what's that floating in my river? the multicultural balancing act

A big story in Canada recently revolved around the ejection of a girl wearing a hijab from a soccer field in Quebec. Although opinion is always divided on these issues, it seemed to me that most public opinion was opposed to the referee's decision, and FIFA's unfortunate decision to allow it to stand in the name of local ref autonomy.

A similar type of story, though lesser known, is being played out in the Ontario's Peel Region, where I live. As part of their traditional worship, Hindu people have been "leaving offerings" - flowers, statues, jewelry - in the Credit River and other creeks in the area. In addition, people have been releasing the ash remains of cremated bodies into the river.

In the past, it was more common to send ashes to India, to be released into the Ganges. But now the Hindu people of Peel often have little connection to India. They are Canadians, and they want the ashes of their loved ones to be released in Canada.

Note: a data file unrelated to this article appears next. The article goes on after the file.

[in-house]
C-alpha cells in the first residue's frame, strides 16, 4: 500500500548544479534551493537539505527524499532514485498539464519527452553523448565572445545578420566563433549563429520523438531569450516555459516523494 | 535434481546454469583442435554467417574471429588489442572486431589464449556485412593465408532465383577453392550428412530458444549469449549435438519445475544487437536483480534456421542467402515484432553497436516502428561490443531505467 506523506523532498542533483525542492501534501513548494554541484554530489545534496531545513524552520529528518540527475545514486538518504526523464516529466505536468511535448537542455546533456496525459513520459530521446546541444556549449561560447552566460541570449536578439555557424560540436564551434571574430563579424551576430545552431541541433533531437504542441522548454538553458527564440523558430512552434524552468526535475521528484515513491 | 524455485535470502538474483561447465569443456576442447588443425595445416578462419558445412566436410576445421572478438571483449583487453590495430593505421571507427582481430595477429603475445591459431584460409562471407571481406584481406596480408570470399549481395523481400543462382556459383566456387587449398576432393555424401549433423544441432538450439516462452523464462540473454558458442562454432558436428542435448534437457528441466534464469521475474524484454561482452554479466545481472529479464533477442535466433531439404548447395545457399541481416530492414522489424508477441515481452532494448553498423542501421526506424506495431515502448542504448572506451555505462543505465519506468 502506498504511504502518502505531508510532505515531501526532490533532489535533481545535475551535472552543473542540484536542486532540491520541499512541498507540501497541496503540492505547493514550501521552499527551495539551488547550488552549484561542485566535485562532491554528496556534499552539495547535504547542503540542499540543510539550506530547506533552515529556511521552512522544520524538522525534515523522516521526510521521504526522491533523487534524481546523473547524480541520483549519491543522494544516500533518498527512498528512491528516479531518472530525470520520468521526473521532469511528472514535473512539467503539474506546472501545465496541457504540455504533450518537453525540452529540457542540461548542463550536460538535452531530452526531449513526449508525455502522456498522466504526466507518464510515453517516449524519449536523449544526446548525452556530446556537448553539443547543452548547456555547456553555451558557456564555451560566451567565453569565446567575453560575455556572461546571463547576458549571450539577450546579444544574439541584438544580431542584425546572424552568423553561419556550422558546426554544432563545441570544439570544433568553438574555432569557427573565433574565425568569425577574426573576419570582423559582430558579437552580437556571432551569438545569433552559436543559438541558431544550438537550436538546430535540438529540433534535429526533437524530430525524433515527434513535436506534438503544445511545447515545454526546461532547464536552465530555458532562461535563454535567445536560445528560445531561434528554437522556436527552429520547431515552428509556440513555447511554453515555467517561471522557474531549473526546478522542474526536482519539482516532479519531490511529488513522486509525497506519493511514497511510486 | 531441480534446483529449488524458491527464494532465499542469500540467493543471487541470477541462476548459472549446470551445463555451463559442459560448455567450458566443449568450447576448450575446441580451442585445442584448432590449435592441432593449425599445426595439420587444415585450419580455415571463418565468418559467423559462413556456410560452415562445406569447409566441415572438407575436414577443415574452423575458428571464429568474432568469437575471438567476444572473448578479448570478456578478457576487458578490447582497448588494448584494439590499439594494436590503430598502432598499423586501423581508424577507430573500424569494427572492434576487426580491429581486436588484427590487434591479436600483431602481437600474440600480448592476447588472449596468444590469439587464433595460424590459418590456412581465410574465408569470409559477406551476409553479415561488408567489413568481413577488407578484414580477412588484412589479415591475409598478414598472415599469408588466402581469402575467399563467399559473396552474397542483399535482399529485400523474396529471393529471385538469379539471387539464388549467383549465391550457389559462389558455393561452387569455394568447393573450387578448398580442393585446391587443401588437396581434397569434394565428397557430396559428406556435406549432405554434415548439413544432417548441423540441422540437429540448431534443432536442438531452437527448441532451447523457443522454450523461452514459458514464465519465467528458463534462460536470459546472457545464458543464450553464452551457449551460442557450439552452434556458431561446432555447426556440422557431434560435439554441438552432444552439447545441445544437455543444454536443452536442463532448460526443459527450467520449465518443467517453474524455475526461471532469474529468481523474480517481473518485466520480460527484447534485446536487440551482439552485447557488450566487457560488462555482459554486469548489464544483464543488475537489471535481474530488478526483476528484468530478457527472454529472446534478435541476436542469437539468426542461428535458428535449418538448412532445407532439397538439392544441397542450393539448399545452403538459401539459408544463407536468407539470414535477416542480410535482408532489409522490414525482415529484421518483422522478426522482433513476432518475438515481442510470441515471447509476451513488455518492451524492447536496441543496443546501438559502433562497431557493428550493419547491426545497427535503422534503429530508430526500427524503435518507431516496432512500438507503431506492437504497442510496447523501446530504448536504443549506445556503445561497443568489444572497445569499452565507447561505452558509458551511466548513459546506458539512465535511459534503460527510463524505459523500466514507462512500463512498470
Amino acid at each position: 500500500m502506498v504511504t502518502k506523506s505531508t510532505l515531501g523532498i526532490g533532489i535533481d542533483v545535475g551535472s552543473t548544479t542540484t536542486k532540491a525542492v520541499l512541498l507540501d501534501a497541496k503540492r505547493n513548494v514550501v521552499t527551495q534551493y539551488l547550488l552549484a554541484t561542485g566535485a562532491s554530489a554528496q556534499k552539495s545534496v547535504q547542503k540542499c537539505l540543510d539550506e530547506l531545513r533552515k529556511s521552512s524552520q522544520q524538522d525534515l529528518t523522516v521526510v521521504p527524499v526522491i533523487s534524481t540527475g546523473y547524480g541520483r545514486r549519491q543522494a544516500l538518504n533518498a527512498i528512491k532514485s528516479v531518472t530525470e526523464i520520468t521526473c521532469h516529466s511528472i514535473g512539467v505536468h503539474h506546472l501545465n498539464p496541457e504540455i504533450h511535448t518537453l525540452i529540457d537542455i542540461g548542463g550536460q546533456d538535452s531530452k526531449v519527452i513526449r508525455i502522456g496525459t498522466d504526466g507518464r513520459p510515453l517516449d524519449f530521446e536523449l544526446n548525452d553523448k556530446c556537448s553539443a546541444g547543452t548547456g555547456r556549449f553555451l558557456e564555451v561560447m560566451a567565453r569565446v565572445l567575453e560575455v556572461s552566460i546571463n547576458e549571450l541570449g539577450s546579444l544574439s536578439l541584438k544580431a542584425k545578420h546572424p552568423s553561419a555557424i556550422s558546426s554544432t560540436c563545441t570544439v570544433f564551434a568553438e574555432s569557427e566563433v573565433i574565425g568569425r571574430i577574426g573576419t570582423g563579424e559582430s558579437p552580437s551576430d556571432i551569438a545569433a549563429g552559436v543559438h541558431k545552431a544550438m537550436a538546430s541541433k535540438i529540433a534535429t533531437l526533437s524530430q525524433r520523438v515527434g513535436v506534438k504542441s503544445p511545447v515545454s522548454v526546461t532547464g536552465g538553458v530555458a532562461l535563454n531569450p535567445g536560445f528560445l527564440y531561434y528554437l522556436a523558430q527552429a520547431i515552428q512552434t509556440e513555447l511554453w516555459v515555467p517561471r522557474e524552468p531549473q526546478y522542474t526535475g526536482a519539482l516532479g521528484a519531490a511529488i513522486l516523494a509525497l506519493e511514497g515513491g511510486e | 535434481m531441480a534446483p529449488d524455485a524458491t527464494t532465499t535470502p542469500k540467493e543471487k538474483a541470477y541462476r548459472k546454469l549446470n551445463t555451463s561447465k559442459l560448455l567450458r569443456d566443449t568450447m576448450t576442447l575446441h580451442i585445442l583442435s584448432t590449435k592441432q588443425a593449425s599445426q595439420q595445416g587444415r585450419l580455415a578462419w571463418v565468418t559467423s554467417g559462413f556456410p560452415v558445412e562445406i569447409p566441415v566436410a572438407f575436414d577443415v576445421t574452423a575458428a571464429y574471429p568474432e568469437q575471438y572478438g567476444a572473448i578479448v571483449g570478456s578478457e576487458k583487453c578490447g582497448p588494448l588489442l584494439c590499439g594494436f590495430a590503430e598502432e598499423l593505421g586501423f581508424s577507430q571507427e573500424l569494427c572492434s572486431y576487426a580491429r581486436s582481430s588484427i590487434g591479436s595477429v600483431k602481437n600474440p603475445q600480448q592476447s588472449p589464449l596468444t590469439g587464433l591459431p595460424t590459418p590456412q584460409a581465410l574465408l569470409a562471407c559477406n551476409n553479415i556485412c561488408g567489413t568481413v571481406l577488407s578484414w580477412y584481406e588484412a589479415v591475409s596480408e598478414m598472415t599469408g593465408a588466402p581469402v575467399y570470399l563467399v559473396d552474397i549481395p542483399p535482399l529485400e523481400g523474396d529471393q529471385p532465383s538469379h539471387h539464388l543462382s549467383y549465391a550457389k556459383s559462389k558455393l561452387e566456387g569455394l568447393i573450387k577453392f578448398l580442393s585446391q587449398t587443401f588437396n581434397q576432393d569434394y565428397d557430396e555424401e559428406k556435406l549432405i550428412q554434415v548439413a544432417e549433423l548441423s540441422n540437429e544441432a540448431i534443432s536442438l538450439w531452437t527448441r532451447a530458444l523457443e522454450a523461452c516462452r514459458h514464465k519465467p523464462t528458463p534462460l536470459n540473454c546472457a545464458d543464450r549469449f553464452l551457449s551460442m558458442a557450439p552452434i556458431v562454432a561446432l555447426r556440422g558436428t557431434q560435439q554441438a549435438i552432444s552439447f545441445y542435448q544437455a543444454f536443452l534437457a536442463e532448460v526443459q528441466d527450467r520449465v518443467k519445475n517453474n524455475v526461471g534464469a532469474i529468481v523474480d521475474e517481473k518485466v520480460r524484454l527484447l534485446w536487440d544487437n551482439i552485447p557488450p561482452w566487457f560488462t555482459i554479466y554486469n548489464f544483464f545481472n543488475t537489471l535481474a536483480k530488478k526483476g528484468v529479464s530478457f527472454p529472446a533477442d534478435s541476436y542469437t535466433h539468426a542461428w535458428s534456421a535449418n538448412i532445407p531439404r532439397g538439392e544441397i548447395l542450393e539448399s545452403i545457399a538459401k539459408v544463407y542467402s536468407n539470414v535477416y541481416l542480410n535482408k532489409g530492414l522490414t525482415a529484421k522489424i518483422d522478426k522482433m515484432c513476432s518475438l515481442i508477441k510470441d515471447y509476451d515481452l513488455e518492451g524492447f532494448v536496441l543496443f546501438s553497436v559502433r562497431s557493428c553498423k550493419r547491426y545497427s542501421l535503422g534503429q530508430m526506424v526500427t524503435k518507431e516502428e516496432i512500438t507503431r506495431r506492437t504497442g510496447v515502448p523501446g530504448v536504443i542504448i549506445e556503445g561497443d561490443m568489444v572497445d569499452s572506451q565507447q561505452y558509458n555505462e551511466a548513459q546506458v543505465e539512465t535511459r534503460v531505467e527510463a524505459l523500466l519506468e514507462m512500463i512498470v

What to do? One person's offerings are another person's pollution. People need to freely practice their religion, and it's their unequivocal right to do so. But dumping - placing, offering - things into the waterways is harmful, and illegal. In response, many Hindu people are leaving the offerings secretly, at night.

Hindu leaders in Mississauga want to work with the local government to find a compromise - a place where the community can release ashes into the water safely and legally.

It's an interesting problem, and if not unique to the Peel Region, certainly not something you'd hear about in most North American communities.

Toronto Star article here.

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